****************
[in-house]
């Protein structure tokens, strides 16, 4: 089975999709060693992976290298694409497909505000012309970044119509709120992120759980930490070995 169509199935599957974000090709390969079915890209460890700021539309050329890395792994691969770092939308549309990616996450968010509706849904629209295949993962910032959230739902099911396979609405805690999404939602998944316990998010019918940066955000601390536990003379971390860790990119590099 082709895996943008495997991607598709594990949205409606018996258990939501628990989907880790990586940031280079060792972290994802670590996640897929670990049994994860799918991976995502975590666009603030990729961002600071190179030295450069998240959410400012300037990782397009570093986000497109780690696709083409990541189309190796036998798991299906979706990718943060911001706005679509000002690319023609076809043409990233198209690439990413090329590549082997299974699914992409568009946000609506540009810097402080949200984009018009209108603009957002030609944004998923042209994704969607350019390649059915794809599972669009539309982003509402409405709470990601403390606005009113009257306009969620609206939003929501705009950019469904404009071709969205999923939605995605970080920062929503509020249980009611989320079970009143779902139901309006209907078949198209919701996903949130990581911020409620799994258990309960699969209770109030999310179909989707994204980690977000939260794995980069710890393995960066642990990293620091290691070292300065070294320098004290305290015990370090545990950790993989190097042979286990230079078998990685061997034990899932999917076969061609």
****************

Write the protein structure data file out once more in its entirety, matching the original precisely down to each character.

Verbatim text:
[in-house]
């Protein structure tokens, strides 16, 4: 089975999709060693992976290298694409497909505000012309970044119509709120992120759980930490070995 169509199935599957974000090709390969079915890209460890700021539309050329890395792994691969770092939308549309990616996450968010509706849904629209295949993962910032959230739902099911396979609405805690999404939602998944316990998010019918940066955000601390536990003379971390860790990119590099 082709895996943008495997991607598709594990949205409606018996258990939501628990989907880790990586940031280079060792972290994802670590996640897929670990049994994860799918991976995502975590666009603030990729961002600071190179030295450069998240959410400012300037990782397009570093986000497109780690696709083409990541189309190796036998798991299906979706990718943060911001706005679509000002690319023609076809043409990233198209690439990413090329590549082997299974699914992409568009946000609506540009810097402080949200984009018009209108603009957002030609944004998923042209994704969607350019390649059915794809599972669009539309982003509402409405709470990601403390606005009113009257306009969620609206939003929501705009950019469904404009071709969205999923939605995605970080920062929503509020249980009611989320079970009143779902139901309006209907078949198209919701996903949130990581911020409620799994258990309960699969209770109030999310179909989707994204980690977000939260794995980069710890393995960066642990990293620091290691070292300065070294320098004290305290015990370090545990950790993989190097042979286990230079078998990685061997034990899932999917076969061609």